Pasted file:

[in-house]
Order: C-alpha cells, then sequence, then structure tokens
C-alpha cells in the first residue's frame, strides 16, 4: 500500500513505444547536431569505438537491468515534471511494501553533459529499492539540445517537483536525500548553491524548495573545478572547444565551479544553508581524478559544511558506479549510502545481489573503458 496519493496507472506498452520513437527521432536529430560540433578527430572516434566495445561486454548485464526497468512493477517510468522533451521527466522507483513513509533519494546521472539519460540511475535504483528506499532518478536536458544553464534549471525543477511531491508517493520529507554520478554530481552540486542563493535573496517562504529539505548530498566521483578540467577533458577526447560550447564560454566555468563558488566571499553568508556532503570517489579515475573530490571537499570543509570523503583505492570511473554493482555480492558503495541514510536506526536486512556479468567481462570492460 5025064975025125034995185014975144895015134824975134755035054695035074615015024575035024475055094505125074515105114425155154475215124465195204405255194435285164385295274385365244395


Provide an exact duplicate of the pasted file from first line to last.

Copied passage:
[in-house]
Order: C-alpha cells, then sequence, then structure tokens
C-alpha cells in the first residue's frame, strides 16, 4: 500500500513505444547536431569505438537491468515534471511494501553533459529499492539540445517537483536525500548553491524548495573545478572547444565551479544553508581524478559544511558506479549510502545481489573503458 496519493496507472506498452520513437527521432536529430560540433578527430572516434566495445561486454548485464526497468512493477517510468522533451521527466522507483513513509533519494546521472539519460540511475535504483528506499532518478536536458544553464534549471525543477511531491508517493520529507554520478554530481552540486542563493535573496517562504529539505548530498566521483578540467577533458577526447560550447564560454566555468563558488566571499553568508556532503570517489579515475573530490571537499570543509570523503583505492570511473554493482555480492558503495541514510536506526536486512556479468567481462570492460 5025064975025125034995185014975144895015134824975134755035054695035074615015024575035024475055094505125074515105114425155154475215124465195204405255194435285164385295274385365244395